3D Printed Ceramics Serve As Both Bone Graft and Support
Bioceramics including tricalcium phosphate and zirconia have been used to replace and stabilize human bone in reconstructive surgeries. Now, 3D printing brings customization and new design opportunities to these medical devices.
3D printed ceramics can supply a replacement for bone graft and support structures. This proof-of-concept example from Lithoz actually combines both, with a bioresorbable bone scaffold inside and a stiff outer cage for stability.
When bone graft is needed for a reconstructive surgery, the current gold standard is to take bone tissue from a patient’s own body. This autogenous graft has a good chance of successfully replacing the bone damaged by trauma or illness and leading to a full recovery. Yet most patients who have experienced this procedure say they wouldn’t do it again.
Why not? Bone graft harvesting is invasive and requires a large area for extraction — in most cases, graft is taken from the hip or the fibula. The bone tissue is typically gathered in a separate procedure, which means twice the surgeries, increased pain for the patient and doubled risk of complications. Additionally, the main surgery can be a long one because of the necessity of packing and shaping the graft by hand. Even a successful bone graft procedure is not a comfortable or easy one from the patient’s perspective.
Alternatives to autogenous bone graft include cadaver and bovine sources, but perhaps the most promising option is artificial bone. Bioceramics such as tricalcium phosphate (TCP) are gaining ground, and developments in the 3D printing of these materials are pointing the way toward future implants that can be customized to each individual’s anatomy while eliminating secondary surgeries, reducing the time spent in the operating room and leading to a better patient experience.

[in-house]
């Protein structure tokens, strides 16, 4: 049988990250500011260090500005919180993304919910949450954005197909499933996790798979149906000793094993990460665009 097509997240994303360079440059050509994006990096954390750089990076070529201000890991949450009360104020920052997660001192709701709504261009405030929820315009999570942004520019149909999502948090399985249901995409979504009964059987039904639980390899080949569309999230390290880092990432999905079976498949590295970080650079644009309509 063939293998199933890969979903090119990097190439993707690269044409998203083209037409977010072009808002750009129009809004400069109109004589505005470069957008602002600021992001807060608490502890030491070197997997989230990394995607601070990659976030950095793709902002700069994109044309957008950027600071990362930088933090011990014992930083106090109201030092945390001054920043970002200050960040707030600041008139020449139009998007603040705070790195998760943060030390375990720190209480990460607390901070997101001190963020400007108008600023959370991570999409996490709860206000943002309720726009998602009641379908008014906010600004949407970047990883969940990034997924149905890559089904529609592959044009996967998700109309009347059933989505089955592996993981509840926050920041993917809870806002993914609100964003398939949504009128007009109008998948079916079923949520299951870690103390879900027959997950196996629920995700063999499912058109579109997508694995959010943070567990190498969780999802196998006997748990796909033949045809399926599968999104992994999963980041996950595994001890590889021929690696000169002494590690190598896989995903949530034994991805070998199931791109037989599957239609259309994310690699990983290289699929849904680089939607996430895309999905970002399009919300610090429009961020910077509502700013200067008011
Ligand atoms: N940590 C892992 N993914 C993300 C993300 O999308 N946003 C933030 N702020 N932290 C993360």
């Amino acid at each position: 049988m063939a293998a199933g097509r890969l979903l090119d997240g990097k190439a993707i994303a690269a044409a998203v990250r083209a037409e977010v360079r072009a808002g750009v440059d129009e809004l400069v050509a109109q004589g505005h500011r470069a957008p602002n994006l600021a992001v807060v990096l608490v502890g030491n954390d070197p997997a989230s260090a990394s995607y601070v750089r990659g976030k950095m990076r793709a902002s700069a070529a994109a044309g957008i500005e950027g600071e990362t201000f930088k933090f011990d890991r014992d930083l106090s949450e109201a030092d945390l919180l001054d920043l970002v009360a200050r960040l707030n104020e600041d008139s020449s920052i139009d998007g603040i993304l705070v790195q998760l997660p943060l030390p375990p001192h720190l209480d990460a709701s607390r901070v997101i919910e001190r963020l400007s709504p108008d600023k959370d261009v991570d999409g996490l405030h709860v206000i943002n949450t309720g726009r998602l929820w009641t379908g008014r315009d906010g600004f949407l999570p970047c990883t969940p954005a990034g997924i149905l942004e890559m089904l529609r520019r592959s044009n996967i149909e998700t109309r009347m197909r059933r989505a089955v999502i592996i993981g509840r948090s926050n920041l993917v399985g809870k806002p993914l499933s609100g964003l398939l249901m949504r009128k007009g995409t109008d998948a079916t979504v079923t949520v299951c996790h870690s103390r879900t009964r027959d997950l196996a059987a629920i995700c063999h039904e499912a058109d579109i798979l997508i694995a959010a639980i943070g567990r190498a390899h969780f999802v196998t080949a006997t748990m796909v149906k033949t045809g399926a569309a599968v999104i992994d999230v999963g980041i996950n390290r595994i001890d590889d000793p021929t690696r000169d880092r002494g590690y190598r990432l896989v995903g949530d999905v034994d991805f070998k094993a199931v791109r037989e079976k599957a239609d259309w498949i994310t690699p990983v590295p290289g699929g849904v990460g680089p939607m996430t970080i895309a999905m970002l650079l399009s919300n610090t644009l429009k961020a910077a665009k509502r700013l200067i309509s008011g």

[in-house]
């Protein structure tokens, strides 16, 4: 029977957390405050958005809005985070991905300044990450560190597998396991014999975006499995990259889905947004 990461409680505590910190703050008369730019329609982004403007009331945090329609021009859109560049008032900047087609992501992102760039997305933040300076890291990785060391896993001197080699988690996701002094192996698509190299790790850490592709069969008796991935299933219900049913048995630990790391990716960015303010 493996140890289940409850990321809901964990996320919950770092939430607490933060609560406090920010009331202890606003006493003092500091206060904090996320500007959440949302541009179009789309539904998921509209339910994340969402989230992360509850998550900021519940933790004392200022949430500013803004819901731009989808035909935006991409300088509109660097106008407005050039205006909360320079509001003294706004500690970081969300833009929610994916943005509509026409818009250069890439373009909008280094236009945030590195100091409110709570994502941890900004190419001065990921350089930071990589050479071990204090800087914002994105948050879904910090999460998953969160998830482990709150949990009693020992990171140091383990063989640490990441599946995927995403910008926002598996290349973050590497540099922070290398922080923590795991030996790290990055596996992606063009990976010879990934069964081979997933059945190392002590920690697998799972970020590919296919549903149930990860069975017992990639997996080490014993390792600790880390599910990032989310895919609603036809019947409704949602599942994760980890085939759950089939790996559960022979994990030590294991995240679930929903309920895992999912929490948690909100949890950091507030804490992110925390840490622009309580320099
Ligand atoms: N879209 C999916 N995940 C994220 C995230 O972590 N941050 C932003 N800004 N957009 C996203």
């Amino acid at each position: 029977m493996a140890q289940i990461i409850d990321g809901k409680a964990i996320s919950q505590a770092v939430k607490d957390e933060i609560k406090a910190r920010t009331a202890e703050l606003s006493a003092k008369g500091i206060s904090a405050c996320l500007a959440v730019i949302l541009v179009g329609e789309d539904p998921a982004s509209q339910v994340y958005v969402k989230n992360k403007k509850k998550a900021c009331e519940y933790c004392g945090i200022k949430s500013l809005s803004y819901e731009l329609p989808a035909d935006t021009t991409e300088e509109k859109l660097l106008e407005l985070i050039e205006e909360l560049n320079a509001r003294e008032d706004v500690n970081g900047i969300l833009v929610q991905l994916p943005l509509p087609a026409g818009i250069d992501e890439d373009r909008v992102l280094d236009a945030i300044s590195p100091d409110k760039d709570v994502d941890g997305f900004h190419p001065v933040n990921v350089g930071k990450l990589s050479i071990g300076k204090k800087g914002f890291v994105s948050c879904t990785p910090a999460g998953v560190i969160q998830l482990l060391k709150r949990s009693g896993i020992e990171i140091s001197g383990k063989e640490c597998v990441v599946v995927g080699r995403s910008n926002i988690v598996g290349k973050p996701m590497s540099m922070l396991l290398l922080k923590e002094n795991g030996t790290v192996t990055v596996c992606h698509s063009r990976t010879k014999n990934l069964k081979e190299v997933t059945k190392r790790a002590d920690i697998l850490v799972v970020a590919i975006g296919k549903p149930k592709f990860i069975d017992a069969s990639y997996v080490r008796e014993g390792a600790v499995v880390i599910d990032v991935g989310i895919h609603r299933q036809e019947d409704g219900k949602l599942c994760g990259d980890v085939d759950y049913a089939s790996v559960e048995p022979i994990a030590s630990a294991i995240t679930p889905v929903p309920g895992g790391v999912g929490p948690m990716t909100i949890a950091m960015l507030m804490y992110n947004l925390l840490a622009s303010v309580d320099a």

How to 3D Print Ceramics
One company currently exploring the realm of 3D printed artificial bone is Lithoz, a developer of 3D printers and materials based in Austria. The company’s Lithography-based Ceramic Manufacturing (LCM) technology and CeraFab 3D printer have been applied to a range of ceramics including TCP but also magnesia, porcelain and zirconia (more on that in a moment).
Lithoz’s CeraFab 3D printers build up parts from a slurry of powdered ceramics and photopolymer resin. The Lithography-based Ceramic Manufacturing process cures the resin with projected light to produce a green part; the polymer is later burned out with a sintering process. Image: Lithoz
The LCM process is a digital light processing (DLP) 3D printing technique that uses light to selectively cure a slurry of polymer resin filled with a secondary, powdered material into an initial green part.
“The green body is a composite consisting of the polymerized photoresin with interspersed ceramic particles,” explains Daniel Bomze, head of the medical business unit at Lithoz. After the green part is cleaned of excess slurry, it is placed into a furnace to burn away the photoresin binder and achieve its final ceramic part properties. “The sintering process ensures that we will end up with the classic ceramic properties — for example, high hardness, high strength and wear, and smooth surfaces,” Bomze says.
But for bone graft replacement, a material like TCP serves a somewhat different purpose; rather than strength and hardness, the material’s advantage is biocompatibility and resorbability. TCP resembles the inorganic content of natural bone and can be used as a temporary solution to facilitate the regeneration of the patient’s own bone tissue. As this regeneration happens, the TCP implant will eventually dissolve away into the patient’s body to complete the healing process.
This bone scaffold made from tricalcium phosphate illustrates one advantage of 3D printing: the ability to create scaffold-like structures that encourage bone in-growth. Because TCP is resorbable, an implant like this would be temporary and slowly replaced by the patient’s own bone tissue. Photo: Lithoz